I would like to make choux pastry, and the recipe I have emphasises bringing the pan quickly to a boil after the butter has melted into the water at the beginning of the procedure.

I only have electric hobs available, which can take a few minutes to go from a simmer to a proper boil.

Will this have a negative impact on my pastry, and if so is there a way I can work around it?


3 Answers 3


Unless there is something seriously wrong with your stove, you should not have any negative effects from using it to make choux pastry. Simply melt the butter into the water over medium then adjust the temperature to high.

The purpose of boiling the water and then cooking the pastry over low heat is to gelatinize the starches in the flour. Your recipe likely adds emphasis to the point of bringing the water to a boil quickly so that you do not simmer the water away. Doing so can have negative effects on the finished product because it will throw off the water:flour ratio and you will not be able to completely gelatinize the starches.

If your stove heats up so slowly that you think this might be an issue, you can simply place a lid over the pot as you bring it to a boil, making sure to add back to the pot any condensed vapor on the inside of the lid.

  • Thanks! Both answers say pretty much the same but I'll mark this as the accepted one as it's nice to know the science behind what I'm doing. (I allowed the mix to heat up at its normal slow rate using a single hob, and my choux buns turned out just fine.)
    – Ian Renton
    Nov 6, 2013 at 22:19

I really don't think it's necessary for this application, Didgeridrew's advice regarding the pastry seems spot-on to me. However, if you really want an instantaneous temperature change for any reason and you're stuck with a problematic stove, you can make that change if you can control individual burners separately.

Keep another burner set to "high" while you're working on the burner set to "low". Then when you want a quick increase in the heat level, you just switch burners. (Hobs = Burners, right?) You only need to keep the "high" burner on for the length of time it takes to heat, or just keep a pot of water boiling on the "high" burner until you're ready to make the swap. Of course, the process works just as well in reverse.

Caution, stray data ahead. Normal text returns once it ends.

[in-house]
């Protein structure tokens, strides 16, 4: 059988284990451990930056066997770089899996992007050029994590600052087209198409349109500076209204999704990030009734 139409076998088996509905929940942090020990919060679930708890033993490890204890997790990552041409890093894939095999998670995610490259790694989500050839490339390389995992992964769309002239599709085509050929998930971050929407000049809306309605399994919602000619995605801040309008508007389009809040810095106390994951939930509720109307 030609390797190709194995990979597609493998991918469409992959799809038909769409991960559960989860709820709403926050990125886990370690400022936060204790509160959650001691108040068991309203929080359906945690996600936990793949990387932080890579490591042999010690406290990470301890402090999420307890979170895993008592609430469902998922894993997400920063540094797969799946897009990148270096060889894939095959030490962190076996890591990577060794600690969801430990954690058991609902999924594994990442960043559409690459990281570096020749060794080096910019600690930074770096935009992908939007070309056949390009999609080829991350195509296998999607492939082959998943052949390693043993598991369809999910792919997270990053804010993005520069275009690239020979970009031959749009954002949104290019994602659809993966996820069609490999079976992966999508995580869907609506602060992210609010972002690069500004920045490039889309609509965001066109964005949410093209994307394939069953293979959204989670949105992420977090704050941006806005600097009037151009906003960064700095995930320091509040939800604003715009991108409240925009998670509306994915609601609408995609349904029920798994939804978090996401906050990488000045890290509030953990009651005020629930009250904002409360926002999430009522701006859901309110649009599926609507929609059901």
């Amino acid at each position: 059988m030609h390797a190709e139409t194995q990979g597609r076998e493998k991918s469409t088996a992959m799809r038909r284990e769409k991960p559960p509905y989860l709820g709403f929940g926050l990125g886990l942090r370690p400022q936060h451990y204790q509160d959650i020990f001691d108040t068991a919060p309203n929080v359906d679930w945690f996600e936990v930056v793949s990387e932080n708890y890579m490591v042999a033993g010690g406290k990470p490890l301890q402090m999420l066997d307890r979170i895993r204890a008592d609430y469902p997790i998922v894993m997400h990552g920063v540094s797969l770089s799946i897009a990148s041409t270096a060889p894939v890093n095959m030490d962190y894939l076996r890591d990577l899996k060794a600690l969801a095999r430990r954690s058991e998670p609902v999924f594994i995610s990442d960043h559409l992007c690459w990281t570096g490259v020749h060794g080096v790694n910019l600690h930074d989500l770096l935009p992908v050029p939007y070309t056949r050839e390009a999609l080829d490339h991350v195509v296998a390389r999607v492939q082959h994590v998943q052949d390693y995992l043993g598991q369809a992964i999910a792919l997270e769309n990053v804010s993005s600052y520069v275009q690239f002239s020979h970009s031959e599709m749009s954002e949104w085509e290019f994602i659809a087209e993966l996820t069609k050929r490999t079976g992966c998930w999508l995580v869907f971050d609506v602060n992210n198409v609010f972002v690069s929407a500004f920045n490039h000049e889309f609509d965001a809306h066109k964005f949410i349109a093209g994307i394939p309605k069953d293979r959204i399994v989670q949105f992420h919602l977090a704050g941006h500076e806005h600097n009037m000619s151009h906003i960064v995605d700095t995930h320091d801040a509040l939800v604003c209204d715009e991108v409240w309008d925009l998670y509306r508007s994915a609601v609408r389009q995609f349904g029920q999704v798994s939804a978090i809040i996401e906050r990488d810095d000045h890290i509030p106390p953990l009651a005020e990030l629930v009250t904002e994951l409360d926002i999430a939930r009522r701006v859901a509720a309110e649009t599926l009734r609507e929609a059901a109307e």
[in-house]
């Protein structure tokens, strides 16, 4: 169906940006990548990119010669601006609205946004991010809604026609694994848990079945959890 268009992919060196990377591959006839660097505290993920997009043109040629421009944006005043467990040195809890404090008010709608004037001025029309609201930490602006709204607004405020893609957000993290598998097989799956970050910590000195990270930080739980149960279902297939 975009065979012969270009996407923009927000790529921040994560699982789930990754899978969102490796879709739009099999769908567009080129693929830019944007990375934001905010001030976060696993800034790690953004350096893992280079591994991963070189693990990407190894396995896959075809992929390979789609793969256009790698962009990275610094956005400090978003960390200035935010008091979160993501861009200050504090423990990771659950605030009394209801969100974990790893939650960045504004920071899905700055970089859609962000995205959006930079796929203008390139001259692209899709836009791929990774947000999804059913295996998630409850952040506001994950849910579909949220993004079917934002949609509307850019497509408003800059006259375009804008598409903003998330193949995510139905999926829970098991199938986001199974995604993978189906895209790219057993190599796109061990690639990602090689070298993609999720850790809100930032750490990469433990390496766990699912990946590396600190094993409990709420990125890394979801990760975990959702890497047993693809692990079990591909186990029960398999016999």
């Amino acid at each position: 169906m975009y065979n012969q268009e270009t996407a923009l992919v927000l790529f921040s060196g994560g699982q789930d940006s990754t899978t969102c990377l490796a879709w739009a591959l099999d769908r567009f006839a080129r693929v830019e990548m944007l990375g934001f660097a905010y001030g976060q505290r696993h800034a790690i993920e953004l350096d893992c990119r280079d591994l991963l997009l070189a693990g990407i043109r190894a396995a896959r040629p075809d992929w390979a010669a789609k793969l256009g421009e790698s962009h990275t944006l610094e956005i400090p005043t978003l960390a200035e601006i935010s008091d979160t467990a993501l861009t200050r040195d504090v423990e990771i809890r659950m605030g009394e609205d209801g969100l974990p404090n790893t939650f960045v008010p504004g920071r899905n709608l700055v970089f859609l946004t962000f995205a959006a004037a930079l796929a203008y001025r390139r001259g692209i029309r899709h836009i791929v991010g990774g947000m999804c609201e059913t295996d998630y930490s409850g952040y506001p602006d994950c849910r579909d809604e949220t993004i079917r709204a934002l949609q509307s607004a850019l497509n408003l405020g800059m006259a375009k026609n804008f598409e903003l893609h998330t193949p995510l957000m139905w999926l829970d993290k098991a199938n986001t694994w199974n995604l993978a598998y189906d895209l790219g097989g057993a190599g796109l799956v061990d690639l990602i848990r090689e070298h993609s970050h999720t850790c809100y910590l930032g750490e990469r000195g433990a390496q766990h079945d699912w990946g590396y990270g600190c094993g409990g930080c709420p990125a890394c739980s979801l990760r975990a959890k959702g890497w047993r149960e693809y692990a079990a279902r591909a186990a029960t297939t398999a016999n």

• I'm not sure that's a good idea with electric heating elements, I believe sometimes they can overheat unless there's something like a saucepan on top to dissipate the heat.
    – PeterJ
    Oct 25, 2013 at 6:16
  • I've never had that problem, but if it's a concern, just keep a pot of water boiling. Editing my response to reflect that.
    – Jolenealaska
    Oct 25, 2013 at 6:19
  • I don't think this is really necessary... I have a glass cooktop, which is the worst of all for quick temperature adjustment, and I've never had any trouble getting choux pastry to come out right. The important thing with choux pastry is simply to not let the water evaporate.
    – Aaronut
    Oct 26, 2013 at 0:31
  • I realize that for this application. I was really just addressing the issue of making an instantaneous temperature change on electric when that instant change is desired - regardless of the application. I'm going to edit one more time to actually say that.
    – Jolenealaska
    Oct 26, 2013 at 1:10

If you cannot make your electric cooktop work satisfactorily:

-Single induction hobs or camping gas stoves (disclaimer: some aren't certified for indoor use. And the induction plates are stronger anyway) are available around €30/$30 in most places.

-You could use a kettle (or a pot on another hobplate) to boil the water before you add it to the butter - or if that has unwanted side effects, melt the butter with less water (careful, can splatter!), then fill up with hot water.

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